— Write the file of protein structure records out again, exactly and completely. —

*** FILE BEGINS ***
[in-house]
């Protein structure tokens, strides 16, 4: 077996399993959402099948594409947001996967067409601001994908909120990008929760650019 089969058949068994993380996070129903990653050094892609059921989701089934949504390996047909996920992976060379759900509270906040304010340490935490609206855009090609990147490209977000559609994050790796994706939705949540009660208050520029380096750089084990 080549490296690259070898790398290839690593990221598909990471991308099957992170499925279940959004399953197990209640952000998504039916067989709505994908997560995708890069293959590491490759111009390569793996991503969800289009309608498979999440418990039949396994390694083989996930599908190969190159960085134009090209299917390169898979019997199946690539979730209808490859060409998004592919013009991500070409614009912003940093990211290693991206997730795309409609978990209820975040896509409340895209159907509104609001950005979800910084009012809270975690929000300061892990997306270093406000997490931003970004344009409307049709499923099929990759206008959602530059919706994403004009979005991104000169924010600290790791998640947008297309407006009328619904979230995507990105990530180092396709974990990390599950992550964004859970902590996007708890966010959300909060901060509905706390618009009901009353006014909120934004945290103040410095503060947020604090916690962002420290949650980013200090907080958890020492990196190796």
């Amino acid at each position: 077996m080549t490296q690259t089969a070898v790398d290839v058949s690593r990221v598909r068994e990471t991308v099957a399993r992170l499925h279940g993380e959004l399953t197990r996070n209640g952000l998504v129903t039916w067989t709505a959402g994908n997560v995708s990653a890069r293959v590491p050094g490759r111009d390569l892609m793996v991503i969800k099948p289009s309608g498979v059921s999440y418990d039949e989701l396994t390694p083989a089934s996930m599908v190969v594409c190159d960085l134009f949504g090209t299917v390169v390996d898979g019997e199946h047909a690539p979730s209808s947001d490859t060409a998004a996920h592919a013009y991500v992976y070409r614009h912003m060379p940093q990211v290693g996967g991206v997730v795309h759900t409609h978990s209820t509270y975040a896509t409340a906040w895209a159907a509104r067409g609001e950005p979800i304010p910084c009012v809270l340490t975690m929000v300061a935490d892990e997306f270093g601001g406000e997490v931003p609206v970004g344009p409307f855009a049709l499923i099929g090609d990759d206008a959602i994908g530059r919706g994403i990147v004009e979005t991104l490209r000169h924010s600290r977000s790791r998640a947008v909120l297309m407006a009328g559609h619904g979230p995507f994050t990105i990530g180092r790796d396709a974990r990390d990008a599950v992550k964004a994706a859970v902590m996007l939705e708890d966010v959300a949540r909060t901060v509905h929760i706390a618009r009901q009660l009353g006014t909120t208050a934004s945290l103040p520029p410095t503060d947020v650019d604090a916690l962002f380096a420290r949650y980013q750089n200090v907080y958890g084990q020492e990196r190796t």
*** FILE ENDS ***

[in-house]
């Protein structure tokens, strides 16, 4: 077996399993959402099948594409947001996967067409601001994908909120990008929760650019 089969058949068994993380996070129903990653050094892609059921989701089934949504390996047909996920992976060379759900509270906040304010340490935490609206855009090609990147490209977000559609994050790796994706939705949540009660208050520029380096750089084990 080549490296690259070898790398290839690593990221598909990471991308099957992170499925279940959004399953197990209640952000998504039916067989709505994908997560995708890069293959590491490759111009390569793996991503969800289009309608498979999440418990039949396994390694083989996930599908190969190159960085134009090209299917390169898979019997199946690539979730209808490859060409998004592919013009991500070409614009912003940093990211290693991206997730795309409609978990209820975040896509409340895209159907509104609001950005979800910084009012809270975690929000300061892990997306270093406000997490931003970004344009409307049709499923099929990759206008959602530059919706994403004009979005991104000169924010600290790791998640947008297309407006009328619904979230995507990105990530180092396709974990990390599950992550964004859970902590996007708890966010959300909060901060509905706390618009009901009353006014909120934004945290103040410095503060947020604090916690962002420290949650980013200090907080958890020492990196190796």
């Amino acid at each position: 077996m080549t490296q690259t089969a070898v790398d290839v058949s690593r990221v598909r068994e990471t991308v099957a399993r992170l499925h279940g993380e959004l399953t197990r996070n209640g952000l998504v129903t039916w067989t709505a959402g994908n997560v995708s990653a890069r293959v590491p050094g490759r111009d390569l892609m793996v991503i969800k099948p289009s309608g498979v059921s999440y418990d039949e989701l396994t390694p083989a089934s996930m599908v190969v594409c190159d960085l134009f949504g090209t299917v390169v390996d898979g019997e199946h047909a690539p979730s209808s947001d490859t060409a998004a996920h592919a013009y991500v992976y070409r614009h912003m060379p940093q990211v290693g996967g991206v997730v795309h759900t409609h978990s209820t509270y975040a896509t409340a906040w895209a159907a509104r067409g609001e950005p979800i304010p910084c009012v809270l340490t975690m929000v300061a935490d892990e997306f270093g601001g406000e997490v931003p609206v970004g344009p409307f855009a049709l499923i099929g090609d990759d206008a959602i994908g530059r919706g994403i990147v004009e979005t991104l490209r000169h924010s600290r977000s790791r998640a947008v909120l297309m407006a009328g559609h619904g979230p995507f994050t990105i990530g180092r790796d396709a974990r990390d990008a599950v992550k964004a994706a859970v902590m996007l939705e708890d966010v959300a949540r909060t901060v509905h929760i706390a618009r009901q009660l009353g006014t909120t208050a934004s945290l103040p520029p410095t503060d947020v650019d604090a916690l962002f380096a420290r949650y980013q750089n200090v907080y958890g084990q020492e990196r190796t």